Biological Research

A key aspect of biological research concerns the gathering and collection of samples and their preservation for examination and analysis at a future date. Since time elapses between sample collection and analysis and biological samples often degrade over time, it is imperative to have a process of creating a stasis stage within the sample (post-processing cooling and solidification) and subsequently to provide a storage environment (short and long term) that is efficient and preserves sample integrity over time

 Today, billions of biological specimens and samples collected by researchers in academia, research institutes, hospitals, and commercial organizations are often stored in cold environments (refrigeration @ -40°C, low- and ultralow- temperature freezers @ -50°C to -80°C)

It is important to understand and highlight some of the shortcomings in the use of cold-temperature-based sample storage, and to review the new and innovative technologies available today that mitigate these shortcomings, and offer suggestions on the convergence of these technologies in meeting the global challenge to be faced as bio-specimen collection increases in research labs as well as in bio-banks.

In the United States alone, there are more than 40,000 individual research laboratories located on university campuses that are advancing the field of biological and biomedical sciences. Researchers within these laboratories have assembled a very large collection of biological samples from clinical and field studies, some irreplaceable, all representing enormous scientific and financial value for the researcher and the organization (universities, research institutes, biotechnology/pharmaceutical companies, biobanks, etc.). The cost per sample collected can range from a few dollars up to $10,000. There are currently over a billion samples (DNA, RNA, cells, clones, tissue organs, blood, buccal swabs, etc.) collected and warehoused in thousands of research labs and bio-banks globally. These samples are of high value to researchers, and current research trends are driving the growth of these collections at an escalating rate.

To preserve these important research assets, organizations and individual researchers engaged in biological and biomedical research invest a huge sum of money in capital equipment purchases and maintenance of cold storage facilities to stabilize and store their large inventory of samples. However, there are increasing disadvantages to this method. For example, mechanical refrigeration/freezers produce hydrofluorocarbons, which are some of the most potent greenhouse gas pollutants with a deleterious impact on the environment. Quantitatively, according to a report in The Economist, the typical ultra-low-temperature freezer consumes about 7,665 kWh per year while releasing 54,805 pounds of carbon dioxide. This is equal to the emission from about four cars.

Redefining cryopreservation protocols, strategies and practices to be “fit for purpose” in reference to program goals will increase long term sample utility and value, protect the institutional investment in product, therapeutic material, and research while increasing efficiency and reducing costs and environmental impact

Additional challenges to the use of cold storage:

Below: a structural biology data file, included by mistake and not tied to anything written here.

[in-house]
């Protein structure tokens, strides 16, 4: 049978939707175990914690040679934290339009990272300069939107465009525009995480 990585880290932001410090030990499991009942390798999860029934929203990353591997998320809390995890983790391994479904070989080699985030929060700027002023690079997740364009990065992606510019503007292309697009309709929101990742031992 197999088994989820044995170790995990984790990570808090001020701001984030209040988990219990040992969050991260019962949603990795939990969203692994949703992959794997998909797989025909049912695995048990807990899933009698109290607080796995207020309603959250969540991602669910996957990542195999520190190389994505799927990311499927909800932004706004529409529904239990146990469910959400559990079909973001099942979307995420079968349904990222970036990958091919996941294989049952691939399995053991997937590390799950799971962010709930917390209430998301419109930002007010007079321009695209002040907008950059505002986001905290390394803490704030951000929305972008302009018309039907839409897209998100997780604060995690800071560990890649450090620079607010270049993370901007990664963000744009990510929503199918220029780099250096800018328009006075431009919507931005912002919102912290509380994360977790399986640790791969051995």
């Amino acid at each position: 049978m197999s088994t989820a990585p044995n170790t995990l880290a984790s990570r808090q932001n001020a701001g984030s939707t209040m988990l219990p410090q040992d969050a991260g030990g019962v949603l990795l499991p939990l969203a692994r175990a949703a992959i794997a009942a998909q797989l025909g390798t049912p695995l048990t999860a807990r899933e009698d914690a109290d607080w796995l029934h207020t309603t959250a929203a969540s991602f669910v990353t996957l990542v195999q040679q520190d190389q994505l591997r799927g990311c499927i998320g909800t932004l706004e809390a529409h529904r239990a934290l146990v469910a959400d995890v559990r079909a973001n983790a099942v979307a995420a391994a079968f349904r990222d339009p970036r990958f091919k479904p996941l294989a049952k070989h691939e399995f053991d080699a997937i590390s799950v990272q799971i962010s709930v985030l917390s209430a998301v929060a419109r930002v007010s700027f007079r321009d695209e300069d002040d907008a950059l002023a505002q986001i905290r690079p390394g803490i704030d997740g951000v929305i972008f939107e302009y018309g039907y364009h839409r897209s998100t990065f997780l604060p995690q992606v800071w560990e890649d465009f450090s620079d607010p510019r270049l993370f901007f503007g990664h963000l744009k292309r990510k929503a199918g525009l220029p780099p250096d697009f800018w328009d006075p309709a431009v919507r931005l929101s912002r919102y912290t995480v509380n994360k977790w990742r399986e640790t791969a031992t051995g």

• Purchase costs, maintenance costs, and energy costs of mechanical refrigerators/freezers add up as sample collection grows, and accelerate as the cost of energy increases.
  • The heat generated from refrigerators/freezers further adds demands to facility requirements, costs, and planning to stabilize environmental conditions at lower temperatures than would be required without the equipment.
  • Freezers take up an increasingly large amount of lab space, potentially inhibiting current and new facility/ research space needs.
  • Multiple freeze-thaw cycles can lead to sample quality degradation.
  • Power failure or freezer failure can place samples at risk for degradation and loss.

Scientists and Researchers choose cryopreservation to truly preserve the cells or tissues they are storing.  In most cases, preservation doesn’t simply enable the ability to measure a biomarker or analyte post-thaw, but provides for the living cell to be frozen, remain completely static and unchanged, thawed, and be fully functional and viable again.  The cells must be able to thrive, post-thaw.  To achieve this there are many important facets of cryopreservation such as the selection and addition of cryoprotective agents, freezing rates, nucleation, storage, controlled thawing, and washing.  The longest step, and often the most uncontrolled, is storage.  Here cells are placed into a cryo environment for months or years at a time.  The intent is to keep them safely frozen below the glass transition temperature (Tg) of water, -135C.  High-efficiency LN2 vapor freezers will easily keep sub -150C temperatures, but what happens during transient warming events?  What happens when racks, cryo boxes, and vials are removed temporarily during routine storage and access activities?  Are they in danger of warming above -135C and experiencing micro-thawing events?  We know from our experiments that 2mL samples warm at 1.2C/second when removed from an LN2 freezer.  This means an innocent 2mL vial removed from a -190C LN2 freezer can cross Tg in less than 50 seconds.  Yes, samples are at risk of warming above Tg during any exposures.  The way to prevent excessive warming is by understanding warming rates, exposure times, and then controlling and monitoring all user interactions.